This post shows how to create USB Serial firmware for the ATmega32U4 found on Adrafruit’s excellent breakout board, using Atmel Studio 7. The design of the breakout board is available at GitHub, so is the Fritzing part used in the figure below. The source code of the USB Serial firmware discussed here can also be forked at GitHub.
Creation of source code with Atmel Studio 7 is described in post Arduino USB Serial firmware from scratch. Choose adafruit_u4 as the board for LUFA Board Support (driver).
The code has been adapted to blink the same LED when receiving and transmitting data, because the breakout board has just one programmable LED.
Flash using JTAGICE3
See the wiring diagram above to see how JTAGICE3 can be wired to the ICSP header on the breakout board. The Device Programming dialog can then be used to program flash memory on the MCU as shown below.
The converter can be tested by using another USB Serial converter connected to RX and TX wires shown in the wiring diagram. Note that the wire ending with TX should be connected to RX on the other converter, similarly the wire ending with RX should be connected to TX.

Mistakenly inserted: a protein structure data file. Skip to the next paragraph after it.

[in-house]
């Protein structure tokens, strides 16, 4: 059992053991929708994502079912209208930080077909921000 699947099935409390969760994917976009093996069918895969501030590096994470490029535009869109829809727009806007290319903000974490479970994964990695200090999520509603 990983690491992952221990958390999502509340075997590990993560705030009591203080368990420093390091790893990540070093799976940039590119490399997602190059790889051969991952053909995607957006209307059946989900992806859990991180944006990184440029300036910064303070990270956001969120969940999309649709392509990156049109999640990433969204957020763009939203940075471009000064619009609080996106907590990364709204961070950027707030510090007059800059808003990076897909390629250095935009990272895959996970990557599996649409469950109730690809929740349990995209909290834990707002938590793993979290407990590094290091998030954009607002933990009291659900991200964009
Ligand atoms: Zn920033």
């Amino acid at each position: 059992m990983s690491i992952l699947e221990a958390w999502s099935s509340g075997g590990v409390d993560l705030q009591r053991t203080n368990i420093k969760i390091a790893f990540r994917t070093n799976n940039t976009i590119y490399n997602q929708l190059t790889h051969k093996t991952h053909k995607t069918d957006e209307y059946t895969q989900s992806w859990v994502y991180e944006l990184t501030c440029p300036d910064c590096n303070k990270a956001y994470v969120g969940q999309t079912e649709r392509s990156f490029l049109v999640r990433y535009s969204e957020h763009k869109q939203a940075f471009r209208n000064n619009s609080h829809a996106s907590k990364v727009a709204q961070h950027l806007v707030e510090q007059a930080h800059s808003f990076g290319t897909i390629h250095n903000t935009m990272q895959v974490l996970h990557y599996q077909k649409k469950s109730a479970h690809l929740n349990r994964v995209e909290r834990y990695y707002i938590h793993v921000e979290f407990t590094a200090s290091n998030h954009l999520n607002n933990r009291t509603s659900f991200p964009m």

The firmware requires that the host send SetLineCoding request to set the baud rate, as described in Universal Serial Bus Communications Class Subclass Specification for PSTN Devices. If the host fails to do that, the serial port will not get initialized, and data cannot be received from or sent to the host.
The breakout board ships from Adafruit in USB powered mode. That makes it ideal as a USB Serial adapter because it can be powered from the PC it is plugged into. If your USB host device does not provide enough current on VBUS, you can cut the VCC solder jumper on the other side, and provide 3.3V at the VCC header pin.
Atmel has a detailed application note on USB that has recommendations you should take into consideration in your designs.